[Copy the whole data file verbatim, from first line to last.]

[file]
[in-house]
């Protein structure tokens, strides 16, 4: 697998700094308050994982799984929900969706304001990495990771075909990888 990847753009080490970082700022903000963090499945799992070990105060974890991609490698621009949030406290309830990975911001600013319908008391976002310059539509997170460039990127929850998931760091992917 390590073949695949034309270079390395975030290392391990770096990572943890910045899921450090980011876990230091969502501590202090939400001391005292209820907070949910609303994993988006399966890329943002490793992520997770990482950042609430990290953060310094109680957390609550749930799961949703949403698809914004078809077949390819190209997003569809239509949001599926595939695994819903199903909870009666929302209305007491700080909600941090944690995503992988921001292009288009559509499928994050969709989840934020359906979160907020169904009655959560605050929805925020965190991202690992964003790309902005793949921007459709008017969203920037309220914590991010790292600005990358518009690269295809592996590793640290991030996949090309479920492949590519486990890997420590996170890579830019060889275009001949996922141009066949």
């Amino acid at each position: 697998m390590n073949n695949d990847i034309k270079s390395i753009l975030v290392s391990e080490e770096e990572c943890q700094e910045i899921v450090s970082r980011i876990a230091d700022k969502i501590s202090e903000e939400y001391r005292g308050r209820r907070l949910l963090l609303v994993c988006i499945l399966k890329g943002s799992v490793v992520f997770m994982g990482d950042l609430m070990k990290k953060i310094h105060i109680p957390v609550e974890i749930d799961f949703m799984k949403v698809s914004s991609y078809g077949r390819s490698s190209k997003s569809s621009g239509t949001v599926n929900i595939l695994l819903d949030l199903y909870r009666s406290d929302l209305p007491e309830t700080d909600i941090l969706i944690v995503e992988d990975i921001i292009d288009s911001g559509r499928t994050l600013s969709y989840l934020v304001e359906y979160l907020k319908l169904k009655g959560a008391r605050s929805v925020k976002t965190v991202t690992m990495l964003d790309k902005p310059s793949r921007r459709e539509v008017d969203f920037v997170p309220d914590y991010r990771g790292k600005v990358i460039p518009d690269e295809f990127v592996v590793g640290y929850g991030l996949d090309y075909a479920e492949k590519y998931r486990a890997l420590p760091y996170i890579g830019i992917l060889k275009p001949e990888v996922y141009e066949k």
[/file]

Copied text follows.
[in-house]
């Protein structure tokens, strides 16, 4: 697998700094308050994982799984929900969706304001990495990771075909990888 990847753009080490970082700022903000963090499945799992070990105060974890991609490698621009949030406290309830990975911001600013319908008391976002310059539509997170460039990127929850998931760091992917 390590073949695949034309270079390395975030290392391990770096990572943890910045899921450090980011876990230091969502501590202090939400001391005292209820907070949910609303994993988006399966890329943002490793992520997770990482950042609430990290953060310094109680957390609550749930799961949703949403698809914004078809077949390819190209997003569809239509949001599926595939695994819903199903909870009666929302209305007491700080909600941090944690995503992988921001292009288009559509499928994050969709989840934020359906979160907020169904009655959560605050929805925020965190991202690992964003790309902005793949921007459709008017969203920037309220914590991010790292600005990358518009690269295809592996590793640290991030996949090309479920492949590519486990890997420590996170890579830019060889275009001949996922141009066949």
């Amino acid at each position: 697998m390590n073949n695949d990847i034309k270079s390395i753009l975030v290392s391990e080490e770096e990572c943890q700094e910045i899921v450090s970082r980011i876990a230091d700022k969502i501590s202090e903000e939400y001391r005292g308050r209820r907070l949910l963090l609303v994993c988006i499945l399966k890329g943002s799992v490793v992520f997770m994982g990482d950042l609430m070990k990290k953060i310094h105060i109680p957390v609550e974890i749930d799961f949703m799984k949403v698809s914004s991609y078809g077949r390819s490698s190209k997003s569809s621009g239509t949001v599926n929900i595939l695994l819903d949030l199903y909870r009666s406290d929302l209305p007491e309830t700080d909600i941090l969706i944690v995503e992988d990975i921001i292009d288009s911001g559509r499928t994050l600013s969709y989840l934020v304001e359906y979160l907020k319908l169904k009655g959560a008391r605050s929805v925020k976002t965190v991202t690992m990495l964003d790309k902005p310059s793949r921007r459709e539509v008017d969203f920037v997170p309220d914590y991010r990771g790292k600005v990358i460039p518009d690269e295809f990127v592996v590793g640290y929850g991030l996949d090309y075909a479920e492949k590519y998931r486990a890997l420590p760091y996170i890579g830019i992917l060889k275009p001949e990888v996922y141009e066949k």